Have you ever stopped to think that sometimes we take our entertainment for granted? Yes, we live in the streaming age. The age where you can quite literally do a simple Google search and find what you’re looking for in mere seconds. Thanks to services like Netflix, Hulu, Amazon Prime and Vudu. Not to mention, that we are getting ready to enter into the second generation of that age. With studios like Disney & Warner Brothers getting ready to launch their own services. What if we didn’t have these very things though? What if the rest of the world was advanced in their media but we, here in America weren’t.

Eadweard Muybridge was an English photographer was a pioneer in the study of applying motion to photography. Thomas Edison gave the world our first commercial motion picture exhibit. It was held at New York City and used his kinetoscope. Finally in 1888, french inventor, Louis Le Prince had given us what some believe to be the first movie entitled Roundhay Garden Scene. Here in America, our first movie is said to be The Jazz Singer in 1927. Let that sink in that America has been making movies for over 90 years.


Enter the country of Singapore and the year is 1992. A small group of people are setting out to make a movie that would go down as Singapore’s first ever full length feature entitled Shirkers. The new Netflix documentary, of the same name, tells the story behind the legend of the advanced film that never quite saw the light of day.

For the most part, Shirkers paints a compelling and engaging narrative. Writer/director, Sandi Tan, doesn’t just tell a story of how the film came to be and its’ ultimate untimely end. Tan does a masterful job at building up the relationship of the core crew of the film. Beyond that, she transcendentally gives a history of Singapore - giving a deeper appreciation for how tragic the events of the film really are. Brilliantly told through a series of reenactments, candid interviews and home video footage. Shirkers crafts an environment that is memorizing. Blending together noir cinematography with emotionally charged music - Shirkers is an experience that grabs you and never wants to let go.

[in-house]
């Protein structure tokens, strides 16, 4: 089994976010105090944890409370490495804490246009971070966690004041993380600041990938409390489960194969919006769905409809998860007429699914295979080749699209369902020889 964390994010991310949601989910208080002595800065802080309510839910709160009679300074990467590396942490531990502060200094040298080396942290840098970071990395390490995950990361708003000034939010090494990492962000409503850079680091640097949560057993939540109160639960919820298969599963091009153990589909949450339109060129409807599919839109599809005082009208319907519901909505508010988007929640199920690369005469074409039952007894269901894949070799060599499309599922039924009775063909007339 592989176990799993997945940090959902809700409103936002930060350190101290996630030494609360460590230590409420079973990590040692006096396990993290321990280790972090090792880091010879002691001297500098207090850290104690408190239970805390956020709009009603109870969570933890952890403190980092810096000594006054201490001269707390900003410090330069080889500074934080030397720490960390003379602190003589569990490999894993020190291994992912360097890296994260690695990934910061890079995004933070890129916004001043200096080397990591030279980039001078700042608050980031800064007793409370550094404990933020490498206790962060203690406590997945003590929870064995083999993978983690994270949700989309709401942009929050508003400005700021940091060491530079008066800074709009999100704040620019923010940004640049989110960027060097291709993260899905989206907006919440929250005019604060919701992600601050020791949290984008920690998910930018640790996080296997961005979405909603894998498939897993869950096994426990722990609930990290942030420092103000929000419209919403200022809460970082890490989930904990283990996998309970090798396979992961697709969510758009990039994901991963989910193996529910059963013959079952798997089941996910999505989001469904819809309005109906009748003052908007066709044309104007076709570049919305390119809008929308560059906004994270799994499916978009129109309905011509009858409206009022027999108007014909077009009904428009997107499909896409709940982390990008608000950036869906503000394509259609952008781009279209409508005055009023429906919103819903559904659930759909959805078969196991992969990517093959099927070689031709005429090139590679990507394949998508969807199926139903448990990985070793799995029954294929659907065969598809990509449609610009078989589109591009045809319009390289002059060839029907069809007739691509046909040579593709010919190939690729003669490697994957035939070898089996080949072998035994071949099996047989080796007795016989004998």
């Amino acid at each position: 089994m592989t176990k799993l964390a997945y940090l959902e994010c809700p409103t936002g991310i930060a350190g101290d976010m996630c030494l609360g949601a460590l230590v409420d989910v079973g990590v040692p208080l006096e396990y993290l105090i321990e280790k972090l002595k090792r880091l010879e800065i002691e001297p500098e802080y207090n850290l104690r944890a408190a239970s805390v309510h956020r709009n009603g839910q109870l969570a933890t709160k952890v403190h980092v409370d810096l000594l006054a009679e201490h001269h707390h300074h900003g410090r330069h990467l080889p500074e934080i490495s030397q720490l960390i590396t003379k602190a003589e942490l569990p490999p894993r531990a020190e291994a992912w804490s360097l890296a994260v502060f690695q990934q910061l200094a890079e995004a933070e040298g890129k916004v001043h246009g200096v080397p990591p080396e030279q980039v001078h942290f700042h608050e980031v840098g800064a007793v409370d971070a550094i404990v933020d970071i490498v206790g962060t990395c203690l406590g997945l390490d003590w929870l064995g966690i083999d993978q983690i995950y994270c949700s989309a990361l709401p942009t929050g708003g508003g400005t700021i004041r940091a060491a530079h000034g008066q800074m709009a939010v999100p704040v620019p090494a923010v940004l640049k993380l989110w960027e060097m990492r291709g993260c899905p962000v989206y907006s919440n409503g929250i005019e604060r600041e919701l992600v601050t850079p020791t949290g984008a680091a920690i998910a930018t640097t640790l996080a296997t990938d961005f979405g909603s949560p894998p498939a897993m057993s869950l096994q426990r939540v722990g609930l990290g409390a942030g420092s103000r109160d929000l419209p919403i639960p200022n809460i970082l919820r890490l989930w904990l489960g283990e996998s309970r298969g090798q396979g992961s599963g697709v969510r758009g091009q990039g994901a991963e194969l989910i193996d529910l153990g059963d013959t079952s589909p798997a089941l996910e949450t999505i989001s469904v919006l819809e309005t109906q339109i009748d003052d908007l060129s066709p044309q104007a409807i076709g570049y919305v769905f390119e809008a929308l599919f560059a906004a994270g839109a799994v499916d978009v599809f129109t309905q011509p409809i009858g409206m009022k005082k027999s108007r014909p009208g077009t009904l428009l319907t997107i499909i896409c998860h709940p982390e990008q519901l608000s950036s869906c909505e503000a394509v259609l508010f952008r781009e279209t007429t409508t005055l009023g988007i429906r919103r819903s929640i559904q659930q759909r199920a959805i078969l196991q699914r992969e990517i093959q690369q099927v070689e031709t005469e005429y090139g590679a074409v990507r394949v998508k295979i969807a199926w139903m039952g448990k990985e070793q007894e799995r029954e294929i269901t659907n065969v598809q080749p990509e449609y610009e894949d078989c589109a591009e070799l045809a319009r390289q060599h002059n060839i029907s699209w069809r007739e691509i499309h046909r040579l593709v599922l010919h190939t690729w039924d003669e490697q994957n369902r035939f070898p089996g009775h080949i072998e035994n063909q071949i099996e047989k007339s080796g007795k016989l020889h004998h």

That is until some of the film’s flaws start to kick in. In its’ majority, Shirkers does a cohesive job with its’ narrative. There is a part within the film’s second act, that completely comes to a halt to walk the audience through an abridged version of the synopsis. Not that the sequence is inherently bad, merely misplaced. As is a good portion of the film’s final act. The film dares to deliver more depth on the film’s antagonist. A portion of the film that, again, should have existed prior in the film or been abbreviated.

Overall, Shirkers, is a fascinating documentary with an emotional core. Blended together with brilliant dramatic recreations, noir-esque cinematography & source material that will continuously put you on the edge of your seat. The film does have some minor narrative issues with portions feeling overdrawn or misplaced. Shirkers is a film that could have been revolutionary in its’ time and country but instead its’ an equally engaging documentary.


And more importantly, if you or someone you know is struggling with suicide, addiction, self-harm or depression - please free feel to reach out. Use any our resources, call the suicide lifeline (1-800-273-8255) or text 741-741.  

Shirkers is property of Netflix. We do not own nor claim any rights.